Disney Works Magic in Selling New Idea : Development: The entertainment giant has yet to commit itself to a harbor area theme park. But its public relations machine is already dwarfing the opposition.


The invitations were embossed, the tablecloths were white linen, the strawberries were dipped in chocolate and the meat was petit filet mignon.

It was an elegant, well-funded Queen Mary cocktail party to announce the creation of Friends of Port Disney. It also was the biggest show of support yet for the controversial $3-billion resort that the Walt Disney Co. envisions building in Long Beach.

The nearly 1,700 pro-Disney contingent seemed to dwarf a disorganized opposition around town that is struggling to block the much-debated ocean development. While critics warn that 13 million Disney tourists a year will bring traffic jams, pollution and blight, the talk in the Queen’s Salon was of 24,000 new jobs and $47 million in annual revenue that could carry Long Beach comfortably into the 21st Century.

“Everything Disney touches turns to magic. They can make it right somehow,” Pat Thornton, a local real estate broker, announced over her plate of fruit-filled tarts.


The Walt Disney Co.'s public relations machine has been working for more than a year to sell the Disney image to Long Beach, serving cookies and soft drinks to about 5,000 people who turned out at neighborhood meetings to view Disney’s colorful slide show. And, judging from the support group’s 2,000 members and the thunder of applause that greeted Disney executives Monday, the campaign is working.

“I think the war is over. There really is no organized opposition,” declared Lloyd Ikerd, a local developer and Friends of Port Disney chairman. “How can you argue with 24,000 jobs? The project is good for Long Beach, good for the county and good for the state.”

Friends of Port Disney claims to be independent of the wealthy Disney corporation. Ikerd said the mixer’s invitations, flowers and draped white banner were donated by group members, many of them business owners; the food will be paid for by the $10 membership fees and future fund-raisers.

But Disney--which operates the Queen Mary--donated the use of the Queen’s Salon and allowed the support group to use its fiercely protected logo on invitations and bumper stickers. That sort of backing, critics say, is all part of an expensive corporate sales pitch.


“I think it’s blatant bribery. They are lobbying like crazy, and we don’t have the time or the money to compete,” complained Andy Andrews, president of the Alamitos Heights Improvement Assn., which opposes a Disney resort on the grounds that it would only create more traffic on the city’s busy east side. “It’s hard for us to get together for these high-dollar dinners on the Queen Mary.”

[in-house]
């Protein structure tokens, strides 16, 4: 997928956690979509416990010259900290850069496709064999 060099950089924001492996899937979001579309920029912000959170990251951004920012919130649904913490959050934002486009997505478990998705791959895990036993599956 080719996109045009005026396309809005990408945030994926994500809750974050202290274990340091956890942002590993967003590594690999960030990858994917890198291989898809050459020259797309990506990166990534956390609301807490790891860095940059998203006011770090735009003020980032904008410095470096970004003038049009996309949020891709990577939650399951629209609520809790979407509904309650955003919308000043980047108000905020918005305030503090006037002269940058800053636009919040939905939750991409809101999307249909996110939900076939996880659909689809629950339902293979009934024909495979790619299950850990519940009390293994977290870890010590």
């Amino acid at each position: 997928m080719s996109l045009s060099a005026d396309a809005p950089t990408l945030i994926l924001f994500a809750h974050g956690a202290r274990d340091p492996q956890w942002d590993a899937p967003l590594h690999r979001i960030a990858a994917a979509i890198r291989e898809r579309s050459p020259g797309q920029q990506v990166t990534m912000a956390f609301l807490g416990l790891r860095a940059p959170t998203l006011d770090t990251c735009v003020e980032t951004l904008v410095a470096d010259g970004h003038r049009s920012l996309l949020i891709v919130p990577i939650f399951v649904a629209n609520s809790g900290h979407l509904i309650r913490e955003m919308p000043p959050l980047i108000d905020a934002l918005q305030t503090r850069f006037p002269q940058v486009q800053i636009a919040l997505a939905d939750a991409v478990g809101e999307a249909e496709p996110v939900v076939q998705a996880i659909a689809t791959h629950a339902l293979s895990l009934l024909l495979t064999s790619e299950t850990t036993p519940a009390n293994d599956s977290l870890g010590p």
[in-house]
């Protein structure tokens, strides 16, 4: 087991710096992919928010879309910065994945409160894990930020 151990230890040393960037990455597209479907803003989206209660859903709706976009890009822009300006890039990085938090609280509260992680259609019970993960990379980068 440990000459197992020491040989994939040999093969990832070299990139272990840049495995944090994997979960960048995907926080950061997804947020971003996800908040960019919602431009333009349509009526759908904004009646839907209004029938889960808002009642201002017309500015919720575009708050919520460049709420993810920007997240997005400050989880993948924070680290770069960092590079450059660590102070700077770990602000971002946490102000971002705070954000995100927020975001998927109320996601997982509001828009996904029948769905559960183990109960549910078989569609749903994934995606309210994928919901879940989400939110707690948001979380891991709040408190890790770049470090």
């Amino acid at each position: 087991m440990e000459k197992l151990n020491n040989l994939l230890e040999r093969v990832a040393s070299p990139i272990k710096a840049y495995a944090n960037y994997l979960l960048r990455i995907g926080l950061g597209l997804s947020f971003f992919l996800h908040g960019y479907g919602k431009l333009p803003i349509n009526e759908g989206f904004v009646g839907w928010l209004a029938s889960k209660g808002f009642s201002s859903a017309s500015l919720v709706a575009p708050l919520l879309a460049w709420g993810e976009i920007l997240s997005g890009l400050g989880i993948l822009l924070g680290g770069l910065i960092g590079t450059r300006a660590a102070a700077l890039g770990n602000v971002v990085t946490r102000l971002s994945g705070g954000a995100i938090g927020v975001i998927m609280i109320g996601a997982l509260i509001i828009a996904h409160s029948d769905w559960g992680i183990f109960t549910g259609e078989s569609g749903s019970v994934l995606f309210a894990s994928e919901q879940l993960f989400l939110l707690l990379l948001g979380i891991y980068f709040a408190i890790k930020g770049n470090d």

Critics have produced about 800 “Boycott Disney” bumper stickers, and at a recent meeting of Alamitos Heights homeowners the Disney project was roundly booed. One resident is said to be forming a group called CAMM--Citizens Against a Malicious Mickey.

“There are a lot of people in this town opposed to Disney,” said Karen Pilcher, who conceived the boycott bumper stickers. “People are just now starting to come out of the woodwork.”

But even the critics admit that they are poorly organized, particularly when compared to the Disney team.


According to Disney officials, about 5,000 postcards were distributed to those who attended the yearlong community presentations. Of 527 cards returned, 75% supported the Port Disney project unequivocally, 23% were neutral and 2% were opposed.

With the community presentations ended, Disney last week unveiled Port Disney News, a slick newsletter to keep Long Beach abreast of the project’s progress. A glass-encased model and promotional video recordings are on display for free public viewing on the Queen Mary.

“We’ve been a neighbor in Anaheim (home of Disneyland) for 36 years, but we’re relatively new in Long Beach. People here have wanted to get to know us. That’s why it feels particularly satisfying to see this kind of support,” said David Malmuth, Disney Development Co. vice president in charge of the Long Beach project.

Although Disney executives were extolling the virtues of Long Beach Monday, they have yet to commit to building their resort here. Negotiations for a new West Coast theme park are under way in both Long Beach and Anaheim, and Disney officials have spent millions researching both projects, while claiming they will build only one.


Even if Long Beach is the choice, Disney still has several hurdles to clear before construction could begin. It needs the blessings of the city, more than two dozen other government agencies and the powerful Port of Long Beach, where sources have said privately that they wish Disney would just “dry up and blow away.”

More than half of Disney’s 340-acre theme park and resort would be built on port waters. The industrial port, which reaped $68 million in profits last year, stands to make no money from a Disney playground in its back yard. Harbor authorities have said they cannot endorse any project that would interfere with operations at the busiest cargo port in the country.

Shipping companies and other tenants--the port’s bread and butter--have already expressed fears of millions of Disney tourists getting lost on port property or jamming the crowded Long Beach Freeway--a vital port artery.

A new lease recently signed by Maersk Inc., one of the port’s largest and most influential tenants, includes an escape clause allowing the firm to break the agreement if a Disney venture impedes traffic or another of its operations. International Transportation Service, another major tenant, is seeking a similar escape clause as it renegotiates its lease, said Steve Dillenbeck, executive director of the port.


“They just want to protect themselves,” he said.

Officials say those are leases the competitive port cannot afford to lose.